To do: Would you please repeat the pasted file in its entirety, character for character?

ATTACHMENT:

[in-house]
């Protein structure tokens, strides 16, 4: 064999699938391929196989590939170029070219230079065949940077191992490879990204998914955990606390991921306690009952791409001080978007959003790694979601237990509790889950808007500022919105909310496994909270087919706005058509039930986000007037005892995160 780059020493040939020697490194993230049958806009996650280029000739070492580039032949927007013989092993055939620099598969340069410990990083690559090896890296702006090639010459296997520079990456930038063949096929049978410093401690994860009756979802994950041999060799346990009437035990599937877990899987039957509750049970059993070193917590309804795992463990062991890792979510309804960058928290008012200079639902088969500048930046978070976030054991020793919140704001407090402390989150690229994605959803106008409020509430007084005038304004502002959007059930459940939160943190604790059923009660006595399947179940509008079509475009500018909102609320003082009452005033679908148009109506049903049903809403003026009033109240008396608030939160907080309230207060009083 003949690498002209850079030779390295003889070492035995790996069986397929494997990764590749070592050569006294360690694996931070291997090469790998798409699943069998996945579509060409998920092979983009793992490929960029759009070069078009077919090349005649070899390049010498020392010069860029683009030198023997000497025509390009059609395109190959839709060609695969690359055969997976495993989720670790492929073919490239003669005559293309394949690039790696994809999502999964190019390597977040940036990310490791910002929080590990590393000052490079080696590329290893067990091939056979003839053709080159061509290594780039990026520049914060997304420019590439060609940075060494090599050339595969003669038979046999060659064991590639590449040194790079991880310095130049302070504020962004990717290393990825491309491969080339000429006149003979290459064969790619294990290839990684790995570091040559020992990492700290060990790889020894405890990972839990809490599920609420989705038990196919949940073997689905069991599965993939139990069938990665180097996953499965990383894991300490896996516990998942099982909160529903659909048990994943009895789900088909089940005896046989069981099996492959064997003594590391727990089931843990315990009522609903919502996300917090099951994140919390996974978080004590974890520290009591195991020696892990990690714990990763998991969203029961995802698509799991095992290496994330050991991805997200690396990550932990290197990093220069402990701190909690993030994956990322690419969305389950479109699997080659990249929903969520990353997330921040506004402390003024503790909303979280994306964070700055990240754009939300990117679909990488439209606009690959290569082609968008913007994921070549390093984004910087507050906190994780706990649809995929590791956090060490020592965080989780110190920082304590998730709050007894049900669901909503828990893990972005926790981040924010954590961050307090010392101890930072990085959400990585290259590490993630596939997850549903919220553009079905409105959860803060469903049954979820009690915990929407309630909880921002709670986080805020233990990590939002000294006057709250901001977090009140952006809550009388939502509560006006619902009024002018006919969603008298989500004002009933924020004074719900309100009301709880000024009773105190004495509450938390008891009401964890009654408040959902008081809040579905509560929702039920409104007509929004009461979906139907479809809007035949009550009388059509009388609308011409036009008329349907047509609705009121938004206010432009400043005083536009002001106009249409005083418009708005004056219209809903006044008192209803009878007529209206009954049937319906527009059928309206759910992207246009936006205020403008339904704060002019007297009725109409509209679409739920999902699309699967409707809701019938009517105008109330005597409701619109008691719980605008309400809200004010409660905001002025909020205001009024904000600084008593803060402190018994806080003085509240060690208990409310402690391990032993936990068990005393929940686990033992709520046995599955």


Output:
[in-house]
């Protein structure tokens, strides 16, 4: 064999699938391929196989590939170029070219230079065949940077191992490879990204998914955990606390991921306690009952791409001080978007959003790694979601237990509790889950808007500022919105909310496994909270087919706005058509039930986000007037005892995160 780059020493040939020697490194993230049958806009996650280029000739070492580039032949927007013989092993055939620099598969340069410990990083690559090896890296702006090639010459296997520079990456930038063949096929049978410093401690994860009756979802994950041999060799346990009437035990599937877990899987039957509750049970059993070193917590309804795992463990062991890792979510309804960058928290008012200079639902088969500048930046978070976030054991020793919140704001407090402390989150690229994605959803106008409020509430007084005038304004502002959007059930459940939160943190604790059923009660006595399947179940509008079509475009500018909102609320003082009452005033679908148009109506049903049903809403003026009033109240008396608030939160907080309230207060009083 003949690498002209850079030779390295003889070492035995790996069986397929494997990764590749070592050569006294360690694996931070291997090469790998798409699943069998996945579509060409998920092979983009793992490929960029759009070069078009077919090349005649070899390049010498020392010069860029683009030198023997000497025509390009059609395109190959839709060609695969690359055969997976495993989720670790492929073919490239003669005559293309394949690039790696994809999502999964190019390597977040940036990310490791910002929080590990590393000052490079080696590329290893067990091939056979003839053709080159061509290594780039990026520049914060997304420019590439060609940075060494090599050339595969003669038979046999060659064991590639590449040194790079991880310095130049302070504020962004990717290393990825491309491969080339000429006149003979290459064969790619294990290839990684790995570091040559020992990492700290060990790889020894405890990972839990809490599920609420989705038990196919949940073997689905069991599965993939139990069938990665180097996953499965990383894991300490896996516990998942099982909160529903659909048990994943009895789900088909089940005896046989069981099996492959064997003594590391727990089931843990315990009522609903919502996300917090099951994140919390996974978080004590974890520290009591195991020696892990990690714990990763998991969203029961995802698509799991095992290496994330050991991805997200690396990550932990290197990093220069402990701190909690993030994956990322690419969305389950479109699997080659990249929903969520990353997330921040506004402390003024503790909303979280994306964070700055990240754009939300990117679909990488439209606009690959290569082609968008913007994921070549390093984004910087507050906190994780706990649809995929590791956090060490020592965080989780110190920082304590998730709050007894049900669901909503828990893990972005926790981040924010954590961050307090010392101890930072990085959400990585290259590490993630596939997850549903919220553009079905409105959860803060469903049954979820009690915990929407309630909880921002709670986080805020233990990590939002000294006057709250901001977090009140952006809550009388939502509560006006619902009024002018006919969603008298989500004002009933924020004074719900309100009301709880000024009773105190004495509450938390008891009401964890009654408040959902008081809040579905509560929702039920409104007509929004009461979906139907479809809007035949009550009388059509009388609308011409036009008329349907047509609705009121938004206010432009400043005083536009002001106009249409005083418009708005004056219209809903006044008192209803009878007529209206009954049937319906527009059928309206759910992207246009936006205020403008339904704060002019007297009725109409509209679409739920999902699309699967409707809701019938009517105008109330005597409701619109008691719980605008309400809200004010409660905001002025909020205001009024904000600084008593803060402190018994806080003085509240060690208990409310402690391990032993936990068990005393929940686990033992709520046995599955």